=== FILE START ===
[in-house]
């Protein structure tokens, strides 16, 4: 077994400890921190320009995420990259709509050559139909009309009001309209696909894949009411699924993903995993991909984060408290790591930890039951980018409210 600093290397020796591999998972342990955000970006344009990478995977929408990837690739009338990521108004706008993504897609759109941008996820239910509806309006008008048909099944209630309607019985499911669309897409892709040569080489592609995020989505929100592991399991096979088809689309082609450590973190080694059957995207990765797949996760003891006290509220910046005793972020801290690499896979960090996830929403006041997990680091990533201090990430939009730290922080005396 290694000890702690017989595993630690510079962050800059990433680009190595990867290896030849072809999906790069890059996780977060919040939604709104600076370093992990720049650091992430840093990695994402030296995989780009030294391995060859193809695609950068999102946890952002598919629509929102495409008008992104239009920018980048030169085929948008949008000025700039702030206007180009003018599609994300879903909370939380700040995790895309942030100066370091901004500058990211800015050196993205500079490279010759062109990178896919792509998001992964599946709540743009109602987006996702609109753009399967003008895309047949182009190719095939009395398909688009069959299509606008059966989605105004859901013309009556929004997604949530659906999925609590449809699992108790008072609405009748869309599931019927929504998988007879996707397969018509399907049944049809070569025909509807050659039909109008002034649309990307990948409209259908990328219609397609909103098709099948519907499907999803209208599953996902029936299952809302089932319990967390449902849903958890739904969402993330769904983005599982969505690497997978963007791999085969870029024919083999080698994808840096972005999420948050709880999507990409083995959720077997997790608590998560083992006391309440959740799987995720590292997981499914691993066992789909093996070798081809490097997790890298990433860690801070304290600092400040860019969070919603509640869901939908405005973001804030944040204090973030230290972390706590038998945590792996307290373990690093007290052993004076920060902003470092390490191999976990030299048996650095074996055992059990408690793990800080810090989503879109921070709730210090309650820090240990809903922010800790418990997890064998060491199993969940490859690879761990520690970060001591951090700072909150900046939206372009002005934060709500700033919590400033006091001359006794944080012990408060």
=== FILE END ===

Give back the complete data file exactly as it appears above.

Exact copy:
[in-house]
């Protein structure tokens, strides 16, 4: 077994400890921190320009995420990259709509050559139909009309009001309209696909894949009411699924993903995993991909984060408290790591930890039951980018409210 600093290397020796591999998972342990955000970006344009990478995977929408990837690739009338990521108004706008993504897609759109941008996820239910509806309006008008048909099944209630309607019985499911669309897409892709040569080489592609995020989505929100592991399991096979088809689309082609450590973190080694059957995207990765797949996760003891006290509220910046005793972020801290690499896979960090996830929403006041997990680091990533201090990430939009730290922080005396 290694000890702690017989595993630690510079962050800059990433680009190595990867290896030849072809999906790069890059996780977060919040939604709104600076370093992990720049650091992430840093990695994402030296995989780009030294391995060859193809695609950068999102946890952002598919629509929102495409008008992104239009920018980048030169085929948008949008000025700039702030206007180009003018599609994300879903909370939380700040995790895309942030100066370091901004500058990211800015050196993205500079490279010759062109990178896919792509998001992964599946709540743009109602987006996702609109753009399967003008895309047949182009190719095939009395398909688009069959299509606008059966989605105004859901013309009556929004997604949530659906999925609590449809699992108790008072609405009748869309599931019927929504998988007879996707397969018509399907049944049809070569025909509807050659039909109008002034649309990307990948409209259908990328219609397609909103098709099948519907499907999803209208599953996902029936299952809302089932319990967390449902849903958890739904969402993330769904983005599982969505690497997978963007791999085969870029024919083999080698994808840096972005999420948050709880999507990409083995959720077997997790608590998560083992006391309440959740799987995720590292997981499914691993066992789909093996070798081809490097997790890298990433860690801070304290600092400040860019969070919603509640869901939908405005973001804030944040204090973030230290972390706590038998945590792996307290373990690093007290052993004076920060902003470092390490191999976990030299048996650095074996055992059990408690793990800080810090989503879109921070709730210090309650820090240990809903922010800790418990997890064998060491199993969940490859690879761990520690970060001591951090700072909150900046939206372009002005934060709500700033919590400033006091001359006794944080012990408060």